Depending on your detangling routine, your natural hair styles may have an abundance of hair ball clumps. Now don’t get me wrong, nothing is better than someone reaching for your face under a dim light saying, “There’s something in your hair.” All to have them pull out a lovely loose clump of shed hair for all the world to see. Yikes! Where do I go under the table?
However did you know that most people can shed between 50 and 100 hairs per day? (Dermatology Insights p. 24) That’s about 350-700 hairs a week. Wow! Those numbers increase the chances for a reach-for-your-hair-clump-at-dinner disaster to happen to your natural hair styles.
Yet, this shedding is the natural progression of hair growth since 90 percent of the hair is continuously active and growing. The remaining 10 percent is in the resting phase which lasts about two to three months (aad.org). Then the hair is shed. This is why hair can’t grow evenly because all of the hairs on your head are never doing the same thing at any given time.
Our hair is really amazing. Just think, if our follicles were all active at the same time, in the same cycle, and same phase, perhaps we wouldn’t have to trim that much. Yet at the end of the hair’s growth cycle, all of our hair could also shed at the same time. All of it!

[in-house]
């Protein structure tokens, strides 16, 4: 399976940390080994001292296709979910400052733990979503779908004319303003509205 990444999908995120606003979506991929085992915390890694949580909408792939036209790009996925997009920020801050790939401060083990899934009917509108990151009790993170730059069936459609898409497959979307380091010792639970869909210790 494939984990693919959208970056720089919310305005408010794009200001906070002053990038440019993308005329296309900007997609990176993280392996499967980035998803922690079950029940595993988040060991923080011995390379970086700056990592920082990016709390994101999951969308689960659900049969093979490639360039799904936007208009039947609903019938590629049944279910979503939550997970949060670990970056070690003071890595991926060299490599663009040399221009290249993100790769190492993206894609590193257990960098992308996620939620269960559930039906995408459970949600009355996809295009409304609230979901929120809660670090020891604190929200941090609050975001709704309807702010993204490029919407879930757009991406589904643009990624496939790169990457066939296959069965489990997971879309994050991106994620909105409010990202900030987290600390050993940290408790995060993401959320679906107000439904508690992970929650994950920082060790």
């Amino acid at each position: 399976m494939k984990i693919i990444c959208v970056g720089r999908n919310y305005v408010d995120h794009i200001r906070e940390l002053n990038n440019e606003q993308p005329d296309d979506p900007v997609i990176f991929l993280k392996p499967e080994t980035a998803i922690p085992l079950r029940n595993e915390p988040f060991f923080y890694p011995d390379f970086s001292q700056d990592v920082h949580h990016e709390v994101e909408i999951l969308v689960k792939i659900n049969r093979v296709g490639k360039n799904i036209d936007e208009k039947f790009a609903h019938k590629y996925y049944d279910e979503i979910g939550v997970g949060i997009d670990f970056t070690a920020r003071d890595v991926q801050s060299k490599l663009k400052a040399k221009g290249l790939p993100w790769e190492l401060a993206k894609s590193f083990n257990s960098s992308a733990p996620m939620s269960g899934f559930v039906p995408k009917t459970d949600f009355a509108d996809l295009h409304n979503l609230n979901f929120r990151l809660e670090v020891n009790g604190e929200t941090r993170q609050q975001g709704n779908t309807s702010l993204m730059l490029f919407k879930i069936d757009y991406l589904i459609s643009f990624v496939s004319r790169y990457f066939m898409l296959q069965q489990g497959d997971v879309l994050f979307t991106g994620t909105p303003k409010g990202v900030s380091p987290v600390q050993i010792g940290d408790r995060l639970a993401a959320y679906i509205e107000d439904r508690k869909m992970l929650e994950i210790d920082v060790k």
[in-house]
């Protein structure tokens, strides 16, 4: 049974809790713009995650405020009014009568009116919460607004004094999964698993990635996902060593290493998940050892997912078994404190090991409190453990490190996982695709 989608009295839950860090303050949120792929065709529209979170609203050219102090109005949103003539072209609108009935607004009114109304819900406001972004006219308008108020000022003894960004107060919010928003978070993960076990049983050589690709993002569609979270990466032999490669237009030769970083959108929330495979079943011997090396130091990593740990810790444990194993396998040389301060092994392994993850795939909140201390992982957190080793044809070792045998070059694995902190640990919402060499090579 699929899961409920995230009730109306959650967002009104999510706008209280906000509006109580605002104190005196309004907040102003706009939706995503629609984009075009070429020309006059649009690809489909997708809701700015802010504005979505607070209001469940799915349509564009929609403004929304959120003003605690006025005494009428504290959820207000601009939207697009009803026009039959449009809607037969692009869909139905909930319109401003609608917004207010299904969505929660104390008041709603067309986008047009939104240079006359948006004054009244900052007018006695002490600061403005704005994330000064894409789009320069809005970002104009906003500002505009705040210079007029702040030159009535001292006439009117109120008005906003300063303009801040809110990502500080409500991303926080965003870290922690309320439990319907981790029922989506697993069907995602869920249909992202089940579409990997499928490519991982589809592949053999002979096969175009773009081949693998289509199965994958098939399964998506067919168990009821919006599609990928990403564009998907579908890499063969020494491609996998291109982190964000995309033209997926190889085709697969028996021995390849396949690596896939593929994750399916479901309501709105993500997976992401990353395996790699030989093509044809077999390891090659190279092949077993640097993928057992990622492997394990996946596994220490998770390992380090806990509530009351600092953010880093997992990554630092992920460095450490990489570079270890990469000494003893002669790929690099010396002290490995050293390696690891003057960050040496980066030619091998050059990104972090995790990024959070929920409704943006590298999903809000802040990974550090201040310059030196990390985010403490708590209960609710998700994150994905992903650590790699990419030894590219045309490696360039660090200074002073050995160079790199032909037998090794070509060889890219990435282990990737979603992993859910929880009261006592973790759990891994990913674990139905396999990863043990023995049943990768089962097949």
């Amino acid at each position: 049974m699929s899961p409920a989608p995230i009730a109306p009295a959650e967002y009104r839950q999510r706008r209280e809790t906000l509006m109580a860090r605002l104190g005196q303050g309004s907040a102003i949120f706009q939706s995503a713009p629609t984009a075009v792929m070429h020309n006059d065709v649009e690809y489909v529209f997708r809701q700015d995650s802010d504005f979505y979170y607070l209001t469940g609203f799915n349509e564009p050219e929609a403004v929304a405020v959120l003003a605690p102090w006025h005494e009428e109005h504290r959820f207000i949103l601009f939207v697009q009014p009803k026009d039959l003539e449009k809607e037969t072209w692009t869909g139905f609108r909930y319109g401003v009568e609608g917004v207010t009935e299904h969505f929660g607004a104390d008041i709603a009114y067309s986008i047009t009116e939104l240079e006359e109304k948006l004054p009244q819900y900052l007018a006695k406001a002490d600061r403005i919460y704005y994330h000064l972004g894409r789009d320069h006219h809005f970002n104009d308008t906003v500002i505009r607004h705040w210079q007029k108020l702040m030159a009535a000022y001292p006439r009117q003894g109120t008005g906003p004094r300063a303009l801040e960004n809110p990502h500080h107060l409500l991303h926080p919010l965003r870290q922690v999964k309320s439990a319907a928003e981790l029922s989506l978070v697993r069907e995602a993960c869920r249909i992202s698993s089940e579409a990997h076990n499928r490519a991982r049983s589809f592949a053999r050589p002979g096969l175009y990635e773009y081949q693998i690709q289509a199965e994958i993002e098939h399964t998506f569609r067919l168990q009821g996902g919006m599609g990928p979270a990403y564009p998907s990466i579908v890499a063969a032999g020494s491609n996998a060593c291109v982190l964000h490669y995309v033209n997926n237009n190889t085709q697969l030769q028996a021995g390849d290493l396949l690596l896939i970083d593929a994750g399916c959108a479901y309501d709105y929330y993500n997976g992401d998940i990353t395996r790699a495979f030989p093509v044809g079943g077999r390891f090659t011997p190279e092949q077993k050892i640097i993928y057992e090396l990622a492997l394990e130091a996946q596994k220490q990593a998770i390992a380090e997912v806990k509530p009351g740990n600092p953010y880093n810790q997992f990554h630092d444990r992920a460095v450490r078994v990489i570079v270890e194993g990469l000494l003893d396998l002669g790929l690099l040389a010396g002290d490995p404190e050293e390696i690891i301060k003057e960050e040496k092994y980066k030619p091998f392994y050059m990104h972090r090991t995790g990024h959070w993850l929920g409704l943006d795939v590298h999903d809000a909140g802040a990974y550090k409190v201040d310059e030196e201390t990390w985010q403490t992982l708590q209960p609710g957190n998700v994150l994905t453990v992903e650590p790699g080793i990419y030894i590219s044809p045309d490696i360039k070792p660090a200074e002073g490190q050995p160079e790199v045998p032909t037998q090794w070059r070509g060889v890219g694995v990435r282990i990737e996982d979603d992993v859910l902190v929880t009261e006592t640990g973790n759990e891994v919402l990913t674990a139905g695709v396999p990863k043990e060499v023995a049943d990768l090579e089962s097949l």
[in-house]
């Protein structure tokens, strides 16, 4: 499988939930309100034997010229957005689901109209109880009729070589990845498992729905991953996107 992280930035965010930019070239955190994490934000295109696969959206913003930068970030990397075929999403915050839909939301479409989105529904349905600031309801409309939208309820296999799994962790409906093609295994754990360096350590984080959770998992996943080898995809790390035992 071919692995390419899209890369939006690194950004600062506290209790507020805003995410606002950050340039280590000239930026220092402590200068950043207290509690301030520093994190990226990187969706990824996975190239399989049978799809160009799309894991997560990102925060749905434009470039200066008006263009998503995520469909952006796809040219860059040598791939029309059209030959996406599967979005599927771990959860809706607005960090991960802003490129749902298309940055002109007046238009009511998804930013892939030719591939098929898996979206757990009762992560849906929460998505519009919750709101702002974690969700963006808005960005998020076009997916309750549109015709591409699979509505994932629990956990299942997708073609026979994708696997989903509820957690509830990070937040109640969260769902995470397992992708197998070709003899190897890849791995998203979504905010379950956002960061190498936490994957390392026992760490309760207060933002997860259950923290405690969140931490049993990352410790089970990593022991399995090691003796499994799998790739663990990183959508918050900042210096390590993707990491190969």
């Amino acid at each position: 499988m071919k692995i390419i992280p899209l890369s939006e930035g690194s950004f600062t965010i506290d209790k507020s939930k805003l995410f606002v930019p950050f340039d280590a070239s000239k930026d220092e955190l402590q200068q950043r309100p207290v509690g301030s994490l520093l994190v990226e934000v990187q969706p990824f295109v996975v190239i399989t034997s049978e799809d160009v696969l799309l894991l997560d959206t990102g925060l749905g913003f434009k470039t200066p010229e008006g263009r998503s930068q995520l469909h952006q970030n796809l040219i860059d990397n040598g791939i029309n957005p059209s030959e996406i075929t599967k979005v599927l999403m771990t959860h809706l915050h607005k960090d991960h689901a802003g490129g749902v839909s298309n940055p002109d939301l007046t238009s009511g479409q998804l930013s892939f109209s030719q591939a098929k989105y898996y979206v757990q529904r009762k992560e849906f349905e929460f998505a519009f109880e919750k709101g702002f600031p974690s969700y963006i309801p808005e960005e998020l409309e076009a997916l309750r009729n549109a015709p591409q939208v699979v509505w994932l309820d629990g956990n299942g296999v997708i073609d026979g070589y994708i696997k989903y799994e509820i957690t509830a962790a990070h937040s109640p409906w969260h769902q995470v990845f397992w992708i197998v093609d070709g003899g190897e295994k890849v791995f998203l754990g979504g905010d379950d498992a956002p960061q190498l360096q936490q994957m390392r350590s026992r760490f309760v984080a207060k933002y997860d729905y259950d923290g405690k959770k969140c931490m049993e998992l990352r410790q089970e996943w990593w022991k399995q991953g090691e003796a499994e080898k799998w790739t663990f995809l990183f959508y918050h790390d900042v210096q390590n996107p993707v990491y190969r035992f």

But since each hair is at a different stage in the growth cycle, we are shedding and growing hair simultaneously. Remarkable!
Removing the Clumps!
Many naturals detangle hair on wash day. However, to remove shed hair from your scalp before then, you can finger comb your hair. To do this:
2) Carefully take a small section of hair and take your index finger and very slowly “comb" it down a couple of hair strands to separate them and look for hair clumps. They are easy to see because they usually are thick little masses of hair on or near the end of a couple of hair strands.
3) Slowly remove each hair strand from the clump until it is loosened or there is only a single strand left.
The key is to not create a tense knot. The hairs have to be loose for this to work. The minute the hairs become tight, the knot becomes more complicated.
Soft, conditioned hair and patient hands are necessary to prevent shed hair clumps and nights of camping out under the table.
Dermatology Insights, (Spring 2002) “Hair Raising Facts” published by the
American Academy of Dermatology, 3 (1) p. 24
Hair Loss and Hair Restoration Pamphlet published by the American
Academy of Dermatology retrieved 4/22/09 at www.aad.org